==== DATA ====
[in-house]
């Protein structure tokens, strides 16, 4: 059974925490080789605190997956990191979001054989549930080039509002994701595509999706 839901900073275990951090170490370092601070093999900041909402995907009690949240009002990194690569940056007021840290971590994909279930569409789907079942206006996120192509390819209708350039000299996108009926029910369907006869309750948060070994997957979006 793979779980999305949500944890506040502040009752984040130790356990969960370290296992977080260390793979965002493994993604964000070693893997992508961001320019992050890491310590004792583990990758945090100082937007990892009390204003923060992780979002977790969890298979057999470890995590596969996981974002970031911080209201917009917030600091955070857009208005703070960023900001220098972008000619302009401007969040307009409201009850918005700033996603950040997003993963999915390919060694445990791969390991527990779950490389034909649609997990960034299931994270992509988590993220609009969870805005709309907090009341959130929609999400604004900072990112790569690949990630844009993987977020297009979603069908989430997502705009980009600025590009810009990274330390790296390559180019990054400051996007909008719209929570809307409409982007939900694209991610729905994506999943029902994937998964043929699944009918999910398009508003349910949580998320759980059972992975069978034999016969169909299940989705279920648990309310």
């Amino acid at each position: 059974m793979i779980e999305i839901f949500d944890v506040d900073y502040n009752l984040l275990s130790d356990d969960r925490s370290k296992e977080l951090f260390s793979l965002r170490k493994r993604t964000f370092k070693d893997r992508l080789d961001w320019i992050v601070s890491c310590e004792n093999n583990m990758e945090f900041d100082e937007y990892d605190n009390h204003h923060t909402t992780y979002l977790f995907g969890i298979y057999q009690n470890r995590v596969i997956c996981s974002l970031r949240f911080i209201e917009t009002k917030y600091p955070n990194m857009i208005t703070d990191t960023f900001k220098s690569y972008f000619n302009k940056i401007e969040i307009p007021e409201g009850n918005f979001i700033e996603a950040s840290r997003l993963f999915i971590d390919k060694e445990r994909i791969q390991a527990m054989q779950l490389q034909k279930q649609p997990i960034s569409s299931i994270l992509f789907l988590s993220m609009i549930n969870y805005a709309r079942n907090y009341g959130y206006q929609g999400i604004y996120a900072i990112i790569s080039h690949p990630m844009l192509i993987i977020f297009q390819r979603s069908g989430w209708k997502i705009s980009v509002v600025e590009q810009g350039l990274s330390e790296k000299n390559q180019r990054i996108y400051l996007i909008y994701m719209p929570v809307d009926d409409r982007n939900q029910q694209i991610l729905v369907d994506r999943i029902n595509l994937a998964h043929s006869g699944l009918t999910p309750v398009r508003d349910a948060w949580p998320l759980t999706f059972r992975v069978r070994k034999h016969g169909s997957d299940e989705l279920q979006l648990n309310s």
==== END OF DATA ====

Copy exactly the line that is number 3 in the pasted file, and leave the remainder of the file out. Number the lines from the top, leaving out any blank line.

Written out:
């Amino acid at each position: 059974m793979i779980e999305i839901f949500d944890v506040d900073y502040n009752l984040l275990s130790d356990d969960r925490s370290k296992e977080l951090f260390s793979l965002r170490k493994r993604t964000f370092k070693d893997r992508l080789d961001w320019i992050v601070s890491c310590e004792n093999n583990m990758e945090f900041d100082e937007y990892d605190n009390h204003h923060t909402t992780y979002l977790f995907g969890i298979y057999q009690n470890r995590v596969i997956c996981s974002l970031r949240f911080i209201e917009t009002k917030y600091p955070n990194m857009i208005t703070d990191t960023f900001k220098s690569y972008f000619n302009k940056i401007e969040i307009p007021e409201g009850n918005f979001i700033e996603a950040s840290r997003l993963f999915i971590d390919k060694e445990r994909i791969q390991a527990m054989q779950l490389q034909k279930q649609p997990i960034s569409s299931i994270l992509f789907l988590s993220m609009i549930n969870y805005a709309r079942n907090y009341g959130y206006q929609g999400i604004y996120a900072i990112i790569s080039h690949p990630m844009l192509i993987i977020f297009q390819r979603s069908g989430w209708k997502i705009s980009v509002v600025e590009q810009g350039l990274s330390e790296k000299n390559q180019r990054i996108y400051l996007i909008y994701m719209p929570v809307d009926d409409r982007n939900q029910q694209i991610l729905v369907d994506r999943i029902n595509l994937a998964h043929s006869g699944l009918t999910p309750v398009r508003d349910a948060w949580p998320l759980t999706f059972r992975v069978r070994k034999h016969g169909s997957d299940e989705l279920q979006l648990n309310s």